A year in Dnepropetrovsk

An American volunteer in Ukraine

My experience while in Israel during the war

This was my first time in a country in the midst of a war.

I mean, this was my first time in a country other than my own in the midst of a war.

I wasn’t scared. I never am in Israel. I always feel surprisingly safe there. Whereas in Dnepropetrovsk and for four years in New Haven it was dangerous for a young woman to walk alone at night, even in the better neighborhoods, I am extremely comfortable wandering about Tel Aviv or Haifa on my own. There is comparatively little violent crime, or even petty theft, and although there is a chance of being killed by a Hezbollah rocket or a bomb on a bus, there’s absolutely nothing one can do to prevent that or even prepare for it. It is so entirely random, that it’s not worth worrying about, and so I feel completely safe.Additionally, even though there was a war being waged not 100 kilometers from me, Hamas’ rockets are of such short range that they posed virtually no danger to those in Tel Aviv. (Had I been in Sderot, that would have been another story entirely, although really, Hamas has been unceasingly bombing Sderot for eight years now, so even there the danger has, sadly, not increased that drastically.)

In short, there was no more danger to myself than there was any other time when I visited Israel.

Despite my relative safety, I felt the war all around me. It was on the tip of everyone’s tongues, the first topic of any conversation. Strangers in a sherut bonded over the news, as each worried for a friend or relative they knew in Gaza. Eyes and ears were glued to the radio, the television, and the newspaper, and every death was mourned.

Every death was mourned. When an Israeli soldier fell, an entire article would be written about him the next day in each newspaper. A special would be shown on the news. The radio stations would announce his name and play somber music for the rest of the day. Israelis knew his name, where he lived, what he did in the army, and who is left behind to bury him.

Every death was mourned. The Palestinian death toll was announced each day with equal solemnity. Images of women, children, and families covered the media. The overwhelming public opinion was that the Palestinians in Gaza were the tragic victims of this war, and if only there were another way to protect Israeli citizens without lamentably killing Palestinian innocents. In each and every conversation I engaged in during my almost two weeks in Israel (I am not exaggerating), the question would arise: How can Israel improve the lives of Palestinians in Gaza once the war ends? It is no secret that they have nothing, absolutely nothing, and it was oft explained to me that it would take a miracle for a Gazan to resist Hamas. The only social welfare and educational institutions are run by Hamas. I can say without any hesitation that I would send my children to a Hamas-run school, were I a Gazan. When it’s a question of survival, politics come second, if at all.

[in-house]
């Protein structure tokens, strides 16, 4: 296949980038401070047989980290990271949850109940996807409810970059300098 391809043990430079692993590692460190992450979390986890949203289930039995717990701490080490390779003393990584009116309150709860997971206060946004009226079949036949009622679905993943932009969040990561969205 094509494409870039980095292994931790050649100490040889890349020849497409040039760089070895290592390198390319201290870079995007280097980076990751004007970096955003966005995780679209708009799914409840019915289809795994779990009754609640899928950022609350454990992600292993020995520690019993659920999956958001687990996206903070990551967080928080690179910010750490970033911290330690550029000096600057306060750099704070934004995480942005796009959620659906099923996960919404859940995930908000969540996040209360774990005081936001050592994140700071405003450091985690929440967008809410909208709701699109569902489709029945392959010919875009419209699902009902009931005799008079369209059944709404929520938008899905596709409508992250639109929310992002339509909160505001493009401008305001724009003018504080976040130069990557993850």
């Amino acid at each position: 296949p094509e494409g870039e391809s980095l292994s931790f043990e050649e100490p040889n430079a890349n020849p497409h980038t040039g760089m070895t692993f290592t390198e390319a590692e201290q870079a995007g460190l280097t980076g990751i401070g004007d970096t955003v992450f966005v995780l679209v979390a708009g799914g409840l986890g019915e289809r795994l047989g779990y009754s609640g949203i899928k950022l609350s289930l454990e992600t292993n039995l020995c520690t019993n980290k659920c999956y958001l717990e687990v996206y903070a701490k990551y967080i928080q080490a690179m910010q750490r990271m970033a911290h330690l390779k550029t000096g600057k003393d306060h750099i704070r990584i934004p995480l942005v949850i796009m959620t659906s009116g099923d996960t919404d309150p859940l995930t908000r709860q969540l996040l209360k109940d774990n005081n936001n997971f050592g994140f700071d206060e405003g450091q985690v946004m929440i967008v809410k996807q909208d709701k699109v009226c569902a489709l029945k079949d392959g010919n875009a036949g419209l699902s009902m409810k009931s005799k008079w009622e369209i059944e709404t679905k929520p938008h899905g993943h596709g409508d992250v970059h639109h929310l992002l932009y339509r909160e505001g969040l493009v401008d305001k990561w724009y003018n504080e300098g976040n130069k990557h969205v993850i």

Every death was mourned.

Not for a moment in almost two weeks did I forget that there was a war and that people were dying. I had a wonderful time. I visited dear friends and places. I relived fond memories and celebrated new experiences. I laughed, quite often, but even during those most joyful moments, I was accutely aware of the horrors of war so near to me. It was exhausting to carry that weight around, never to be thrown off, even for a moment’s reprive, but I would not have it any other way. To know that all those around me bore the same burden– only far greater– to share in this collective horror was something amazing. It was terrible. It was beautiful.

I do not know that I could carry that weight for six years. Such a dreadful gift would mean that I could not turn life on and off with a remote control. I could not close my eyes and ears and lay down to calmly rest. Such a life would make me a warrior- wouldn’t it? Six years of breathing the wretched stink of war- that is the life of a warrior.

“Everyone in this country is so messed up,” my friend Noa told me. “Serving in the army does that to you. You can’t experience war and walk away untouched.” Israelis must fight their way through the scorching desert, at times delirious with fever, afflicted with an unquenchable thirst. A thirst for peace.

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1 Comment»

  Blood Libel « Schmoozing with Elya & Ellie Katz wrote @

[…] Arkow, a wordpress blog, wrote about how Israelis think. It’s true. […]


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